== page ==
“What! I, a Christian, under the effects of liquor, striking a man in the street! Can it be possible!” he exclaims. “Can it be possible!” He gets out of bed; and, like a wounded worm writhing from the cut of a plowshare, he lies prostrate on the bedroom floor in anguish unutterable. How he lashes himself! How he loathes himself! No words could express the intensity of his mental agony. God's plowshare has entered his soul, and he reviews the past in His presence. He traces the varied steps in his spiritual decline; judges himself unsparingly; weeps over the sad dishonor he has brought upon his blessed Lord; confesses his sins, and is forgiven1 (1 John 1:99If we confess our sins, he is faithful and just to forgive us our sins, and to cleanse us from all unrighteousness. (1 John 1:9)). But is the matter done with? Far from it. The next day he receives a summons for “brutal assault.” His master, a worldly man, is shocked beyond measure at such conduct from a professing Christian. He feels he can no longer trust him in such an important post, and with undisguised indignation dismisses him from his service. Nor is the reaping even now done with. For many a long day he is made to feel the effects of his worldly course. He is reaping what he sowed. Out of employment for months, his wife suffers, his family suffers, and oh, how keenly he suffers! Then there is his testimony as a Christian. Oh, what a blow it has sustained! And all this, though his soul had been truly restored to happy communion with God.
Now this principle, we say, runs through the whole of Scripture. It is stamped upon the whole page of history, sacred and profane; it is interwoven in the affairs of nations; it makes its mark on families and on individuals; and, let even skeptics say what they will, it will be found that their own histories furnish no exception.
Take the history of the Jews since the death of Christ. They chose, on that momentous occasion, “a robber” in preference to Christ. “No king but Caesar” was their cry. “Crucify him”—the true Messiah. And how have this world's “Caesars” treated them since? Read their history. Witness their treatment in modern days, even in cultivated, religious Europe, and say whether they have not reaped what they sowed in preferring a Gentile monarch or even a “robber” to Jesus. What nation has been robbed in such a wholesale way as they?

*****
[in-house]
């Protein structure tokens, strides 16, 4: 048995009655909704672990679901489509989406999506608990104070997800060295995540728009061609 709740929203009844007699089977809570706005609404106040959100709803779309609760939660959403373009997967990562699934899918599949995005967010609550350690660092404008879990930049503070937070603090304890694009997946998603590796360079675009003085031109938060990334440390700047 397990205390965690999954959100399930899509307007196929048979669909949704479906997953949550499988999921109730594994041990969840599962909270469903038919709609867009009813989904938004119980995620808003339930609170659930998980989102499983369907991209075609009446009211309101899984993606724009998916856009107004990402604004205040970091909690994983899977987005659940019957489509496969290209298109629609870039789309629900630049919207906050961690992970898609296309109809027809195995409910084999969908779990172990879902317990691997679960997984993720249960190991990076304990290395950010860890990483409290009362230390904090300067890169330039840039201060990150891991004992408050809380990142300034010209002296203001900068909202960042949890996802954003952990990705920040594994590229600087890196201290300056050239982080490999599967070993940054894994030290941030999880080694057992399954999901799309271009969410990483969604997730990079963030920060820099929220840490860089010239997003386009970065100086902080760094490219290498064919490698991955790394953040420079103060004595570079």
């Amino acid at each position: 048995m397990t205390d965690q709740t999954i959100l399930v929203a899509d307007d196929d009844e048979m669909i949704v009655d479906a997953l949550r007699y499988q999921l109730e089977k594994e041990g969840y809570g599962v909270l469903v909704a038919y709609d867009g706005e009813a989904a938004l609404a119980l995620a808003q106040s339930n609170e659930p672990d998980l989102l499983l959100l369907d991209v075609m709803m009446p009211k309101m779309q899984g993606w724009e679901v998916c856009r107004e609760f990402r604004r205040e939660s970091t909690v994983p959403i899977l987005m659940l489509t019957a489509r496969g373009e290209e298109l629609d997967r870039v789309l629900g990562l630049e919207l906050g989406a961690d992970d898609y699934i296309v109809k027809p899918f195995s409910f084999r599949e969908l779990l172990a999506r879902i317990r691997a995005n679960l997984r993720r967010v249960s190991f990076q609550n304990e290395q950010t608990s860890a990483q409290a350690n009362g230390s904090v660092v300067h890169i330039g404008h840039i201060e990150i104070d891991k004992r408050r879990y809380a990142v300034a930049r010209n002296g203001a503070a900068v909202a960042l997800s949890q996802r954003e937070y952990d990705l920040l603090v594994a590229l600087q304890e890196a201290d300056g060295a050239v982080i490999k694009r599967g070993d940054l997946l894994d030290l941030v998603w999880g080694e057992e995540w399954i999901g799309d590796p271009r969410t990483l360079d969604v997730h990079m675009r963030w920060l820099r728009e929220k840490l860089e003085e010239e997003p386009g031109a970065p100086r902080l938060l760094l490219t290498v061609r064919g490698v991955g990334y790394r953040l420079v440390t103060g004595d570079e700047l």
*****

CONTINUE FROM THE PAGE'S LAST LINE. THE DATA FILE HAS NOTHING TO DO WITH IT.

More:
Again, they cried, “His blood be upon us and our children.” They gave thirty pieces of silver to a traitor to get rid of Him; and then, when poor Judas threw the money at their feet in bitter remorse, being too religious to put it into the temple treasury, they bought a piece of ground with it, and called it “the field of blood,” a place “to bury strangers in.” Now where, upon the face of the earth, could you find a country of the same size that has been such a scene of bloodshed as the land of Canaan? It has, for that guilty nation, been indeed “a field of blood.” Could any other place be found where so many strangers have been buried as in that land? Witness the Crusades. What thousands upon thousands of the very flower of Europe fell in those years of fierce and deadly conflict! Yes, truly it has been a place “to bury strangers in.”
Take a case from the Old Testament. Adoni-bezek was one of the heathen lords of Canaan. The combined forces of Judah and Simeon made battle against him and took him captive, cutting off his thumbs and great toes. It seemed very severe treatment, but there was God's government behind it. Adonibezek was only reaping what he had sown, and his own lips are made to confess it. Mark what he said: “Three score and ten kings, having their thumbs and their great toes cut off, gathered their meat under my table: as I have done so God hath requited me” (Judg. 1:6-76But Adoni-bezek fled; and they pursued after him, and caught him, and cut off his thumbs and his great toes. 7And Adoni-bezek said, Threescore and ten kings, having their thumbs and their great toes cut off, gathered their meat under my table: as I have done, so God hath requited me. And they brought him to Jerusalem, and there he died. (Judges 1:6‑7)). Be not deceived, ye stout-hearted, ye unconverted doing your own will. “God is not mocked: for whatsoever a man soweth, that shall he also reap.”
Take again the history of one of the patriarchs. At his mother's instigation Jacob killed a kid, and while he was entertaining his father with its flesh, he deceived him with its skin.
Then a second bit of deception is practiced. To get a wife is the plea for his hasty departure, although the real reason was Esau's rage against him. Now mark first how the mother reaps. Her plan of a few days' flight to her brother. Laban turned out to be a twenty years' absence, and, as far as history records, she never set her eyes again upon her beloved Jacob! Then, when he gets to Laban, he is almost immediately called to reap what he had just sown. Laban deceives him in promising to give him Rachel. Jacob had taken advantage of Isaac's darkness to deceive him, and now Laban takes advantage of the darkness of the evening to deceive Jacob.
It does not always follow, however, that we reap as quickly as this. It was many years after Jacob had killed that kid, and deceived his father with it, that his sons killed a kid, and, sprinkling its blood upon Joseph's coat, deceived him with it!